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Use Ansible Don't Clone VMs

Use Ansible Don’t Clone VMs

Recently I got to be an admin over a few hosts. These hosts were all CentOS-based and in terrible shape. Missing repos, different versions, weird software installed on them. It turns out administrators cloned the VMs, and as time passed, they updated some of them, leaving some behind.

Here’s where Ansible comes into play. Ansible is a configuration management tool that allows describing the desired state of one or multiple systems. That means you write some files with how you want your systems to look like and where they are, then fire up Ansible.

To achieve that, you need to do two things:

  1. Define an inventory. This is just a file where you describe your servers and connection details to them. A nice feature is that you can group for them.

  2. Define playbooks. Playbooks are, in a sense, a simple script that runs a bunch of steps (called modules in Ansible parlance) written in yaml.

Here’s how an inventory looks like:

localhost ansible_connection=local ansible_python_interpreter=/usr/bin/python3

germanium ansible_host=germaniumhq.com ansible_ssh_user=raptor ansible_ssh_port=22 ansible_ssh_private_key_file=/home/raptor/.ssh/id_rsa ansible_python_interpreter=/usr/bin/python3

hyperion ansible_host= ansible_ssh_user=raptor ansible_sudo_pass=...... ansible_python_interpreter=/usr/bin/python3

And here’s a simple playbook:

- name: Update the packages on the system.
  hosts: production
  gather_facts: false
  become: True
    - name: Update packages.
      apt: update_cache=yes upgrade=dist

    - name: Ensure mysql is started.
        name: mysql
        state: started

    - name: Ensure nginx is started
        name: nginx
        state: started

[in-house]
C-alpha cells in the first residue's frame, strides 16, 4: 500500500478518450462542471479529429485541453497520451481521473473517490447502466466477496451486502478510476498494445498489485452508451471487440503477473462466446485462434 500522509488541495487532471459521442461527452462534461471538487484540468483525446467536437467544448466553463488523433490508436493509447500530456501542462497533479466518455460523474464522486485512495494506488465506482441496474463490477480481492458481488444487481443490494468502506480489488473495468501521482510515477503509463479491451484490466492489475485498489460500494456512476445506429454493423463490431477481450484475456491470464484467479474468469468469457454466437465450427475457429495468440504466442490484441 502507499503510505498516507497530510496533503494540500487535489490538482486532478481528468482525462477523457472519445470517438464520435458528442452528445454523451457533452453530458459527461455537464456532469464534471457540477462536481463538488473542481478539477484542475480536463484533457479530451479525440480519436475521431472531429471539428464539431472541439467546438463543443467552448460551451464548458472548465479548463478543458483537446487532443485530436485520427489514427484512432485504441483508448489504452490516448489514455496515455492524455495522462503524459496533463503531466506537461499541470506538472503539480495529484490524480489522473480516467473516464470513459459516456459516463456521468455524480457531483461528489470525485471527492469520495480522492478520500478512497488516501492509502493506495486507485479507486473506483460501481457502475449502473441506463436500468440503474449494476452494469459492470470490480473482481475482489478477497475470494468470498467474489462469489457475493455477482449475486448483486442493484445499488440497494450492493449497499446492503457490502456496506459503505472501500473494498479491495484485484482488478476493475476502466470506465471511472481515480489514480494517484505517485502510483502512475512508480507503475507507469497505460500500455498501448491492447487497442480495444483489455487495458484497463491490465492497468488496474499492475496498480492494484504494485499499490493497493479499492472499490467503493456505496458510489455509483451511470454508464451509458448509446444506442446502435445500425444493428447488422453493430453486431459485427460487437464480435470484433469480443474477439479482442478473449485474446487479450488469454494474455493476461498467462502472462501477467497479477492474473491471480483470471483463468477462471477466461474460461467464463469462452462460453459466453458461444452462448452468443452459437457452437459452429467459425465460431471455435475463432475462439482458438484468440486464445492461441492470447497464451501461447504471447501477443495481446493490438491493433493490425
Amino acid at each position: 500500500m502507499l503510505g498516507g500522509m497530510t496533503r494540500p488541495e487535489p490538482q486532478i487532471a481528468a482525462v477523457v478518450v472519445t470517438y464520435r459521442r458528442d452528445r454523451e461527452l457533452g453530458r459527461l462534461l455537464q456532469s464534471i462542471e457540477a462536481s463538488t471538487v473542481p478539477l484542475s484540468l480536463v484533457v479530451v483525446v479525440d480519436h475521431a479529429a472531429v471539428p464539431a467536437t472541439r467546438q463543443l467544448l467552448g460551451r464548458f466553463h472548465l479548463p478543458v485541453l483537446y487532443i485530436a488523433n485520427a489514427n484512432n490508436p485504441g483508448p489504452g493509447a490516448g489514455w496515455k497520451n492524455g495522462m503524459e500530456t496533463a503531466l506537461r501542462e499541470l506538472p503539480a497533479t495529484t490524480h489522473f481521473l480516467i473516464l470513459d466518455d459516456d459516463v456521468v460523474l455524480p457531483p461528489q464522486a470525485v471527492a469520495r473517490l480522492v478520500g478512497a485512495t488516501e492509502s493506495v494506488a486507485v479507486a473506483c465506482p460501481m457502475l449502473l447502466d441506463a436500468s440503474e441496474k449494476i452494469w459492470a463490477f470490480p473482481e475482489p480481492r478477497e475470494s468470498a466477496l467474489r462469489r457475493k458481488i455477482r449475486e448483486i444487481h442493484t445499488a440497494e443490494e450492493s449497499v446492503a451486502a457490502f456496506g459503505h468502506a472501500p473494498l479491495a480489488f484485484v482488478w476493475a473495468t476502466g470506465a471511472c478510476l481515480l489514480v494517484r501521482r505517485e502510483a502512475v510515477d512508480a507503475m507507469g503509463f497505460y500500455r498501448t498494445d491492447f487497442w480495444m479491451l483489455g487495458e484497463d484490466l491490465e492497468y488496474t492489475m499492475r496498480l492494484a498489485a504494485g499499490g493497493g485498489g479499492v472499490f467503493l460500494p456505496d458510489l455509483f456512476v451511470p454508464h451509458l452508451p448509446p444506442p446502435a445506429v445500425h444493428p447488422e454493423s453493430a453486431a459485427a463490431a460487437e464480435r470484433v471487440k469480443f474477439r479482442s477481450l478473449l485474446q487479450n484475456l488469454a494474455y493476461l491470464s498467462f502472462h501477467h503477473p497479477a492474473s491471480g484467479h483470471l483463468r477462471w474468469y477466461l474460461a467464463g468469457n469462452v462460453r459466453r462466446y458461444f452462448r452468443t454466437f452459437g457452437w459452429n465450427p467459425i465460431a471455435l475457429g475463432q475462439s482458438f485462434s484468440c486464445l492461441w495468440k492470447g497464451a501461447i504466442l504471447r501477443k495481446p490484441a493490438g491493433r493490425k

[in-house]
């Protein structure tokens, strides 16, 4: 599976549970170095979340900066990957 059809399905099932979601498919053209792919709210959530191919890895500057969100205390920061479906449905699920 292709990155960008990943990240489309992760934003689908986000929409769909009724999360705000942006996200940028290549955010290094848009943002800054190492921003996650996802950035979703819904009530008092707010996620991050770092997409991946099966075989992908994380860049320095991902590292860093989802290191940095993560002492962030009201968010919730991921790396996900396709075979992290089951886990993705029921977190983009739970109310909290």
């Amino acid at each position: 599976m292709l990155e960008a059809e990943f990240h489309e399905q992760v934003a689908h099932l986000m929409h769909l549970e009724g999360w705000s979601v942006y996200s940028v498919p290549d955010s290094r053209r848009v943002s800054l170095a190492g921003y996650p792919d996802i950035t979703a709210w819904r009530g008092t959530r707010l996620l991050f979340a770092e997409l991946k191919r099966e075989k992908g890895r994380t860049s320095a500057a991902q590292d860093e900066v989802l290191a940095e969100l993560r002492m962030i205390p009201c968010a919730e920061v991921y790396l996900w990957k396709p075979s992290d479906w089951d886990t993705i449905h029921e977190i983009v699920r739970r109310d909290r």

You can do far more fantastic stuff, such as reuse playbook sections using a concept of shared libraries (called roles in Ansible lingo), and my favorite: reusing libraries written by more competent people using ansible-galaxy.

Whenever you want to run the playbook, you’d run:

ansible-playbook -i path/to/inventory/file playbook-file.yml

Ansible will connect to all the hosts configured in the playbook via SSH. Ansible then connects via SSH to the hosts you specified and starts configuring them. All this is controlled from your laptop, no need to have running agents on them and other nonsense.

So why all this long intro? Because Ansible has the nice feature of describing how the system should look like, what should run on them, and how we got from a blank, new state, OS, to the actual running instance.

Cloning VMs? Not so much.

Whenever you clone an instance, you clone all the installed programs without knowing what was installed. Did the admin download some files for a test? That gets copied everywhere as well now. Some crazy cron job? That runs as well on the new host.

As time advances, instances start diverging more and more. There is no traceability on what’s going on. In the end, you’re left with a piling mess of servers. Only the original admin and God knew what was running on them. Without the original admin, only God knows what’s there.


Ansible jobs are a living document on what’s on those servers. Do you need to install new software on all the nodes? Change a playbook, and rerun it. All hosts are updated. New hosts? Add them to the inventory, and rerun it. The old hosts are still matching the playbooks, and the new ones get the playbooks applied against them. Make sure you commit the playbooks + inventory (without credentials, of course) in git, and you’ve just turbo-boosted your Ops.